One of the most influential African-American women to live in the United States was the great Maya Angelou. She was an accomplished author, poet, and entertainer, who had a major impact on modern American culture. She was considered an international, renaissance woman for her life work that included civil rights activism. Angelou was born in St. Louis, Missouri on April 4, 1928. She experienced racial discrimination during her early years, but leaned on her upbringing and culture to get her through the dark times of her life.
She first became interested in the arts as a teenager. She won a dance and drama scholarship at San Francisco's Labor School. However, at the age of 14, she dropped out of the school, and took a job as the city's first African-American female cable car operator. She had a child at an early age, and supported her son by working as a waitress, and cook, but her love of the arts soon consumed her.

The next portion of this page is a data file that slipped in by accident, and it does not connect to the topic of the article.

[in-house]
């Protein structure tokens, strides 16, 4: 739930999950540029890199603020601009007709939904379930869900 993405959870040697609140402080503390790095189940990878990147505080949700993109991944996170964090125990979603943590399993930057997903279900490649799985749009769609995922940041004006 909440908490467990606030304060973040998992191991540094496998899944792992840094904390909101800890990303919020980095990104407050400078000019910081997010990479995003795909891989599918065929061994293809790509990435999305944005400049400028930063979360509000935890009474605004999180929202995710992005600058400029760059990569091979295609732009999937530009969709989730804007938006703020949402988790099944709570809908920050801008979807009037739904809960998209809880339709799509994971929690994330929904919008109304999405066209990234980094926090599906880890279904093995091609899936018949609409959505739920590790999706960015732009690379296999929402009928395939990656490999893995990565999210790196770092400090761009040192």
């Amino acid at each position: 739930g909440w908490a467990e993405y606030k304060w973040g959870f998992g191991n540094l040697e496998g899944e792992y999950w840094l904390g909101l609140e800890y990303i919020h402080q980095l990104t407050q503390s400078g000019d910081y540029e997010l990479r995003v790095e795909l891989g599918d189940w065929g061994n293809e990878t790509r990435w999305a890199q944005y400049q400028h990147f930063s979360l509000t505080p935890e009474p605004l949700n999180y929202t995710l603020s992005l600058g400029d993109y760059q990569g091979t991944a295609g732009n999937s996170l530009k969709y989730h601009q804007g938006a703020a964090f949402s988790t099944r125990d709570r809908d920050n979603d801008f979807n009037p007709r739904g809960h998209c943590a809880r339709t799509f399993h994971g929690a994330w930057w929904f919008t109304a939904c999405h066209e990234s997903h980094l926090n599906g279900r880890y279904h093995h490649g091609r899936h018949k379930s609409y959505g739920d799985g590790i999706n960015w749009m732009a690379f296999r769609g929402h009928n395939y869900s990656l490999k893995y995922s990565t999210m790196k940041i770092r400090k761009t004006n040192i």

During the mid-1950s, Angelou was involved in several theatrical performances, which prompted her move to New York City in 1958. In New York, she became an accomplished writer, but circumstances surrounding blacks in the next decade changed her focus. She began working tirelessly for the civil rights movement. The assassination of civil rights leader, Dr. Martin Luther King Jr., on her birthday affected her deeply. After King's death, Angelou began concentrating on writing her life story. Her first autobiography I Know Why the Caged Bird Sings received critical acclaim. It chronicled her early years growing up as black in a predominantly white American culture. In all, Angelou wrote seven autobiographies, and her work is considered an integral part of American culture.